High ISO and Noise Reduction
“I frequently hear music in the very heart of noise.”—George Gershwin
Today’s Post by Mark Toal
Noise is an issue with all digital cameras. When Panasonic’s Lumix G1 came out I didn’t like the noise levels in images above ISO 400. With current cameras from Panasonic and Olympus I feel more comfortable shooting up to ISO 1600 but above that the noise gets too strong for my taste.
If you’re not familiar with noise I like to think of it as what we used to call grain back in the film days. Grain could be interesting in a photo, but I don’t feel the same way about noise. Film grain had an irregular pattern where digital noise is uniform across the image. Noise is stronger at high ISO’s and in smaller sensor cameras like Micro Four-thirds.
I’ve always used Adobe Lightroom for my workflow and thought it did good job eliminating noise and preserving detail. The problem with noise removal is most software blurs detail to mask the noise. After I saw a demo of DxO Optics Pro software, I bought a copy. DxO Optics Pro has profiles for most cameras, lenses and their different ISO’s so it can apply a specific noise reduction algorithm for that specific ISO and camera body.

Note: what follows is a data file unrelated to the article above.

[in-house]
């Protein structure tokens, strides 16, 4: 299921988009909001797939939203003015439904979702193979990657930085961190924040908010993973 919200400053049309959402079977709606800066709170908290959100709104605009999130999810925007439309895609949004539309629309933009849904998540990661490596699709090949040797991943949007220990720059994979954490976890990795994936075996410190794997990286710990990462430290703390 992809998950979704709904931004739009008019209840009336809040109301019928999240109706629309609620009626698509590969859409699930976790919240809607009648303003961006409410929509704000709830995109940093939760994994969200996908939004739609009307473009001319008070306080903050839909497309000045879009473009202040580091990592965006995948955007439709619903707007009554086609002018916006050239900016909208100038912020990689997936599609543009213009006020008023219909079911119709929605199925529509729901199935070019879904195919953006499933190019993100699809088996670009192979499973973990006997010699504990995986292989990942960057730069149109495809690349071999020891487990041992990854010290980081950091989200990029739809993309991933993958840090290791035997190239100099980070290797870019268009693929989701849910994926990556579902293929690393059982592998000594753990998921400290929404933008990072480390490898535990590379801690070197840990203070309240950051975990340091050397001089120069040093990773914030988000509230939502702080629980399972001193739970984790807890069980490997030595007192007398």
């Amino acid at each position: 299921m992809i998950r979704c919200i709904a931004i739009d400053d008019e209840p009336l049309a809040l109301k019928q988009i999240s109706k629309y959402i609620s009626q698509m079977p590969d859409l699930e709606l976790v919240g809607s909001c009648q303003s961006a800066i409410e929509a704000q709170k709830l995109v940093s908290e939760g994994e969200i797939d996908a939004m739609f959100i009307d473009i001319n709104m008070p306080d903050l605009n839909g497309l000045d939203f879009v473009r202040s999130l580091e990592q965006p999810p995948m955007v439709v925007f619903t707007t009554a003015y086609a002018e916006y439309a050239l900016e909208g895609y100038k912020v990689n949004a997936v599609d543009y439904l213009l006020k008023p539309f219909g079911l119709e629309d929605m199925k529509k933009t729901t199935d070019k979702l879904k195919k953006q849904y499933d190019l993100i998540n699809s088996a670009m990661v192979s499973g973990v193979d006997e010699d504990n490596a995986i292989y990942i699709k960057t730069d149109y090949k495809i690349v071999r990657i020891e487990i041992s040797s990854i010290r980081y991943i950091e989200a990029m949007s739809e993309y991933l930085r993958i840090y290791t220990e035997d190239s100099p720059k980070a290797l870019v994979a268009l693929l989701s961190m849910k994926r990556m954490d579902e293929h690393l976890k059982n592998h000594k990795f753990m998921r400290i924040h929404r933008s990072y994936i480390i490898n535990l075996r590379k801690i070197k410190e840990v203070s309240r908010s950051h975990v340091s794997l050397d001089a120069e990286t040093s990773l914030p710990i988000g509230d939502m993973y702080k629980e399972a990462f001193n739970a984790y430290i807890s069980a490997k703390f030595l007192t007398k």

The screen grab shows what the default settings did to an image that I shot on a Panasonic Lumix GH3 at ISO 3200 and 6400. The left side is the original RAW file showing the grain pattern. The right side is with the default noise reduction on DxO Optics Pro.
If you don’t want to worry about noise or noise reduction try shooting JPEG files instead of RAW files at ISO’s above 1600. The noise reduction built into your Micro Four-thirds camera does a very good job on JPEG files.
With photographer Barry Staver, Joe Farace is co-author of Better Available Light Digital Photography that’s now out-of-print but new copies are available at collector (high) prices or used copies for less than seven bucks from Amazon.